As a child in Wales, I walked to church three times every Sunday.
St Michael’s church – Llanfihangel Genau’r Glyn – had stood at the top of the village since Norman times, nestled beside an ancient forest. A yew tree in the graveyard was said to be two thousand years old. Mattins was at 9.30 am. Sunday school in the afternoon, and Evensong at six. Dressed in cassock, surplice, and ruff, I sang in the choir, then sat quietly while the vicar recited the prayers and gave his sermon. Perhaps it was here that I discovered the pleasures of boredom, gazing around and imagining stories about the colourful figures in the stained-glass windows (the saint skewering a poor dragon with his lance; the handsome young captain who had died in the Great War). It was here that I fell in love with the sounds and cadences of English through the language of the King James Book of Common Prayer.
For the Lord is a great God: and a great King above all gods.
In his hands are all the corners of the earth: and the strength of the hills is his also.
The sea is his, and he made it: and his hands prepared the dry land.
O come, let us worship and fall down: and kneel before the Lord our Maker.
For he is the Lord our God: and we are the people of his pasture, and the sheep of his hand.
At Christmas time, I walked with the choir through falling snow, carrying a lantern on a staff, to sing carols at local farmhouses before being ushered into the bright kitchens for hot drinks and mince pies. In summertime, the long evenings were often spent at the vicarage (eighteenth-century, ivy-covered) playing tennis with the vicar’s four, equally adorable, teenaged daughters.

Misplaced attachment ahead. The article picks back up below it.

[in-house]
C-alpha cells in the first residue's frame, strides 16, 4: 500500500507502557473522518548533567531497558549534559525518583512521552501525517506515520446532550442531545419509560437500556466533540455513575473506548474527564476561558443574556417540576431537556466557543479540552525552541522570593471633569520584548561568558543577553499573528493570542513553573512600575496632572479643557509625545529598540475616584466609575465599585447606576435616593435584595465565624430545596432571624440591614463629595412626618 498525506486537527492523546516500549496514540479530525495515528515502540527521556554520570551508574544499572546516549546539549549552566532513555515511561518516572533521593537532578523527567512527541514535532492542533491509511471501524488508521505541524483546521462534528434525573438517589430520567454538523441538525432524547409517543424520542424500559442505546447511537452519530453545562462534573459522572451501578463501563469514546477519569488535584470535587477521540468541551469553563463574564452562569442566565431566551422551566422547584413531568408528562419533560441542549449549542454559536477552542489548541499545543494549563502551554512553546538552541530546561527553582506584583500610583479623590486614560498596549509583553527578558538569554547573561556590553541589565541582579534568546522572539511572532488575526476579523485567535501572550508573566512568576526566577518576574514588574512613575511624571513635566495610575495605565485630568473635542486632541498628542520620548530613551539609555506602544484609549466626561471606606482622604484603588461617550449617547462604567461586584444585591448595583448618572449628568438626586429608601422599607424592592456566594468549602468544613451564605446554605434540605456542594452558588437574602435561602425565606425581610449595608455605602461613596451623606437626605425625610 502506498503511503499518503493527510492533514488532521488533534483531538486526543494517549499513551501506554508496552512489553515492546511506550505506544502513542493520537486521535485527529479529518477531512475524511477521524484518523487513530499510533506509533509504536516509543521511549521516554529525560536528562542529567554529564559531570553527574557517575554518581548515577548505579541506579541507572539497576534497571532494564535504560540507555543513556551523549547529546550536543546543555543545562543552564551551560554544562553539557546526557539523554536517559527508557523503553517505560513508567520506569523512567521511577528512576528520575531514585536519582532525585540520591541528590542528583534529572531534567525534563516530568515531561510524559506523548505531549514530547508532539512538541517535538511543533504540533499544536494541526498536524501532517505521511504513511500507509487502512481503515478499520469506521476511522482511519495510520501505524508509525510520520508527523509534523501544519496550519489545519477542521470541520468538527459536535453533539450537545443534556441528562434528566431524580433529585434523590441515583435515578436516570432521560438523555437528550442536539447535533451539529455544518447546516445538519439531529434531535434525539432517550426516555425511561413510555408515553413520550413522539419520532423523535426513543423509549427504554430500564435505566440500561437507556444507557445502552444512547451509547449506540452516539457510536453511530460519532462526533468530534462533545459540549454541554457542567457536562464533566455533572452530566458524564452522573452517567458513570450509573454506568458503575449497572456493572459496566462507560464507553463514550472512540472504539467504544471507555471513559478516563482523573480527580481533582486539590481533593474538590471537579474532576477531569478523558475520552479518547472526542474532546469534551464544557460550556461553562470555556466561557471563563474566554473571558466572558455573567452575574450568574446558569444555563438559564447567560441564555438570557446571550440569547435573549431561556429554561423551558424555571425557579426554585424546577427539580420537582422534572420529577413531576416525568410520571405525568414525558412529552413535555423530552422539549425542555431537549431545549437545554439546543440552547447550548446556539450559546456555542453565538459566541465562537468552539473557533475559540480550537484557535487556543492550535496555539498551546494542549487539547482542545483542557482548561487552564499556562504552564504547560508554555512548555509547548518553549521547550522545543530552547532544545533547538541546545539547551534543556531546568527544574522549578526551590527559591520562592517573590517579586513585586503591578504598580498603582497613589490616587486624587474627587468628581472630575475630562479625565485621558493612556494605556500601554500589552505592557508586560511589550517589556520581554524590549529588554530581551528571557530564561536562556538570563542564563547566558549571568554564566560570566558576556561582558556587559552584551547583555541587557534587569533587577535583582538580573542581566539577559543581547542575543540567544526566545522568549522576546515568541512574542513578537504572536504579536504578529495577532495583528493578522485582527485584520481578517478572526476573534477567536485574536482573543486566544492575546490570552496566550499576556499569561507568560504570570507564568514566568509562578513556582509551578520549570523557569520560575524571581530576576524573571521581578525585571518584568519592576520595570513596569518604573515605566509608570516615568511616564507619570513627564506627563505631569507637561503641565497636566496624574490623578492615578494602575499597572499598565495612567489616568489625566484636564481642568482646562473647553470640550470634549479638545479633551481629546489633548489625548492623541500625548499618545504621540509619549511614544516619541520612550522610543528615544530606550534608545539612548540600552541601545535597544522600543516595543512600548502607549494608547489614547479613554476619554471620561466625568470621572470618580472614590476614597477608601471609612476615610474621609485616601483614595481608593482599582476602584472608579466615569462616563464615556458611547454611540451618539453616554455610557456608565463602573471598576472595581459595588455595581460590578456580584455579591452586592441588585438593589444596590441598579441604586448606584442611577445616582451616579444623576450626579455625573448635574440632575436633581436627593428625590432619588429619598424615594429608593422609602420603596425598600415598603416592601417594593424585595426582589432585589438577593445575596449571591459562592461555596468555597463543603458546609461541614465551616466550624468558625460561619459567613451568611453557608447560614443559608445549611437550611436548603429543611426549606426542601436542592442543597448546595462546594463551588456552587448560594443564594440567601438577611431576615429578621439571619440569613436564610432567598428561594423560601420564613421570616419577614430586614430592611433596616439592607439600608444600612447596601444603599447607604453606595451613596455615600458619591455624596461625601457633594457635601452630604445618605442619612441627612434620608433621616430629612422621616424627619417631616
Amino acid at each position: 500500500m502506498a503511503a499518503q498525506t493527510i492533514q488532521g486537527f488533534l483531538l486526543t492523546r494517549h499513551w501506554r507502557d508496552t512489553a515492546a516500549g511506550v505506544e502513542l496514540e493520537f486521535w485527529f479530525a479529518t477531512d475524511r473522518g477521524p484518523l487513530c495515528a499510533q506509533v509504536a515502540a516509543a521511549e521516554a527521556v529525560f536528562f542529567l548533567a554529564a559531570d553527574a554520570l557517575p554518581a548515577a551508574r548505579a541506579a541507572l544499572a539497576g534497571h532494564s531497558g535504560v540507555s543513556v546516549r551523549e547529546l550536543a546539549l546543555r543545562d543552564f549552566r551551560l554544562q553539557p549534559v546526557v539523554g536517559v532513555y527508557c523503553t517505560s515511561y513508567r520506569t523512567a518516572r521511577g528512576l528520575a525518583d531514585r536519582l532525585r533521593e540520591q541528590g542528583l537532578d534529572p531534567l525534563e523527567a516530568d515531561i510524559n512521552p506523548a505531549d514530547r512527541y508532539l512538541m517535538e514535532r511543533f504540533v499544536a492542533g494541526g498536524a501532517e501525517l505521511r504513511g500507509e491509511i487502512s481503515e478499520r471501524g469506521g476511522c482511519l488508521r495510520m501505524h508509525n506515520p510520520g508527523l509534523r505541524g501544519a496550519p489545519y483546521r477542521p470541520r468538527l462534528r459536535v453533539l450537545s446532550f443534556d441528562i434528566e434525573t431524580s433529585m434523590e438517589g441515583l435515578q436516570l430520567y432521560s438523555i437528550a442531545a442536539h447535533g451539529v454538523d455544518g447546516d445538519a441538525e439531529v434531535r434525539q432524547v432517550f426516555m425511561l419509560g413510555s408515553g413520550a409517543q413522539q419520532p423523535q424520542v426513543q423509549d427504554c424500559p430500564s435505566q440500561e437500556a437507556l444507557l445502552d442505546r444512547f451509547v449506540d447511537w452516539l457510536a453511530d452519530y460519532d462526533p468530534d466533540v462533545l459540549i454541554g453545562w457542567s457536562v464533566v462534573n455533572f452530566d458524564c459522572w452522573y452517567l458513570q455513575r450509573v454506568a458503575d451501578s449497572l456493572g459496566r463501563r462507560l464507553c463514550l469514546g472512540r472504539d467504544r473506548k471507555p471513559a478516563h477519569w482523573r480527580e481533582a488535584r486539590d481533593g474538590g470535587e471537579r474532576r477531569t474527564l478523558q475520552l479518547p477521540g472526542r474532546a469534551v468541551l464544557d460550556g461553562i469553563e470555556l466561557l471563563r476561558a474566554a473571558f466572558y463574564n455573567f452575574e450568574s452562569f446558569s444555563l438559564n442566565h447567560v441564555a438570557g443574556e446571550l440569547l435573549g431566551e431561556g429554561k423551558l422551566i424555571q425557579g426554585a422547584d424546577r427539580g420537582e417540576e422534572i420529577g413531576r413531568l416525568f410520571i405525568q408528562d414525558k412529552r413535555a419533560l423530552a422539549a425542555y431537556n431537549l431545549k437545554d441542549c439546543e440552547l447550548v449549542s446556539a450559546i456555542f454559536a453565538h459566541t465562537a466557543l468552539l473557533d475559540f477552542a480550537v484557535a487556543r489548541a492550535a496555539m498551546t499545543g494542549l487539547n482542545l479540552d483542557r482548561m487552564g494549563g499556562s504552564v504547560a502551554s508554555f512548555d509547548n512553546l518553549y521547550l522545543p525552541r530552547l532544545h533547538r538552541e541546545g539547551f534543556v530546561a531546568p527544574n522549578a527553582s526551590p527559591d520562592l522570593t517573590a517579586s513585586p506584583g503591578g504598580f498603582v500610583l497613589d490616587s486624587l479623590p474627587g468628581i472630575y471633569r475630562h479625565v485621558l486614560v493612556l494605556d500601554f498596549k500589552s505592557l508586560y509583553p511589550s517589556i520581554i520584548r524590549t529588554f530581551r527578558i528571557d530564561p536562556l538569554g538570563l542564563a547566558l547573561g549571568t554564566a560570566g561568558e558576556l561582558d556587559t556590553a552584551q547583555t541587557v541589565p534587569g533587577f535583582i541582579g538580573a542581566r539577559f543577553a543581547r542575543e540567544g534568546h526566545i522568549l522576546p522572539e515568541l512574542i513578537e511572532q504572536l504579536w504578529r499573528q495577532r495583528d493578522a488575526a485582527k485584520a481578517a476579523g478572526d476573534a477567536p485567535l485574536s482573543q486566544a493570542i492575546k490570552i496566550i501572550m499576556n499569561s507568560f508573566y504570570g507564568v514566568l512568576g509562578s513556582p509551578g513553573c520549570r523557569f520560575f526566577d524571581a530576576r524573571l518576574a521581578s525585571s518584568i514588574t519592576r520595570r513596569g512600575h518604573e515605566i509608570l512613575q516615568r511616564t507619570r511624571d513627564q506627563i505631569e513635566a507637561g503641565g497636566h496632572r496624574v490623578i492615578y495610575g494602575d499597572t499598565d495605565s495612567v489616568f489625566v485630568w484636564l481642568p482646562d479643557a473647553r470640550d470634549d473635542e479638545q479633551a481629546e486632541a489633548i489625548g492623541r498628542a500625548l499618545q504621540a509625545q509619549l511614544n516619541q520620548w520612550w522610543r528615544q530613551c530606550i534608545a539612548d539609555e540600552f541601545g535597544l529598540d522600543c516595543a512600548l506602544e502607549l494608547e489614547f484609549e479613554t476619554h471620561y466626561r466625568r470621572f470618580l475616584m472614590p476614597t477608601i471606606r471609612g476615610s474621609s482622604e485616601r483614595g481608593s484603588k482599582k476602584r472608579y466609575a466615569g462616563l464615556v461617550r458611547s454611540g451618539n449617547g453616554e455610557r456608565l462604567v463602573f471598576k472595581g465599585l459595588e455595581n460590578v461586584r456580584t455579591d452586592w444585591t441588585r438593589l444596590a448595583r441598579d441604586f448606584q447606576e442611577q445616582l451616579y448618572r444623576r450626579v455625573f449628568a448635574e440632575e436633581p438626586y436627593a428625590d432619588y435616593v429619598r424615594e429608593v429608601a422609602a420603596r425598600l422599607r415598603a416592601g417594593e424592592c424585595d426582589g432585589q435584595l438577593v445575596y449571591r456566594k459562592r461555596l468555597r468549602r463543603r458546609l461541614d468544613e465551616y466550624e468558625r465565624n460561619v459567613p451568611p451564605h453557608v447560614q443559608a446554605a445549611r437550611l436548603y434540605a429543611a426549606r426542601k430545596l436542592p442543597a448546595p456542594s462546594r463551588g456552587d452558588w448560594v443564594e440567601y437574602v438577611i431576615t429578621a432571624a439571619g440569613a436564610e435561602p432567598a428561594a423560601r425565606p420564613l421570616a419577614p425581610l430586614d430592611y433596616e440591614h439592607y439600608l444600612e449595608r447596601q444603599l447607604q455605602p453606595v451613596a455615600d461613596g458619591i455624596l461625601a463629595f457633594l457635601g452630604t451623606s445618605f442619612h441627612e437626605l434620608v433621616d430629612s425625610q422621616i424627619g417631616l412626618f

By the age of fourteen, though, a stern voice within me brought all this to an end. Religion was superstitious nonsense, I told my mother in a curt, patronising tone. The idea of an all-powerful creator was no more than a pathetic delusion. I attended church no longer. Coincidentally, the vicar and his family moved to another parish around this time. There were no more summer evenings flirting on the vicarage tennis court.
My views on religion were unchanged when I recently came to read Chris Tsiolkas’ 2019 novel, Damascus. (I let books rest for a few years after publication, so my reading isn’t polluted by reviews or dinner-table conversation). Having written about early Christian history, I was interested in how Tsiolkas (a non-believer like me) would approach the story of St Paul. The Apostle is renowned for his influential epistles, for shaping early Christianity, and taking it beyond the Jewish world. He is also known for his emphasis on Original Sin and his views on women and sexuality which jar with contemporary attitudes.
Tsiolkas is interested in exploring the conflict within Paul rather than making simplistic judgments. The novel begins with a young Christian woman being stoned to death by religious Zealots for the crime of having sex outside marriage. The scene is brutal and painful to read. Only when the smashed body of the woman lies dead do we discover that Paul has been watching. It was he who exposed her ‘crime’. Paul’s actions, we begin to learn, are an externalisation of guilt and hatred of himself for his homosexuality and lust (a possibility much discussed in theological writings). The tale unfolds with Tsiolkas’ customary skill and economy of detail. It leaps across decades, locales, and protagonists, to present a rounded portrait of Paul at different stages of life: transformed by his vision of Christ on the road to Damascus; travelling the Roman Empire to spread the word that a Second Coming is imminent, and that becoming a Christian brings eternal salvation. In the novel, Paul surrenders to Christ’s message of universal love, and is prepared for his imminent return, the ‘end time’. At the story’s end, Paul has died, and his companion, Timothy, is an old man approaching his own end. They have done their task well, however, with the seeds of Christianity planted over half the Roman Empire. At the same time, factionalism and differences within the Church hint at troubled times to come.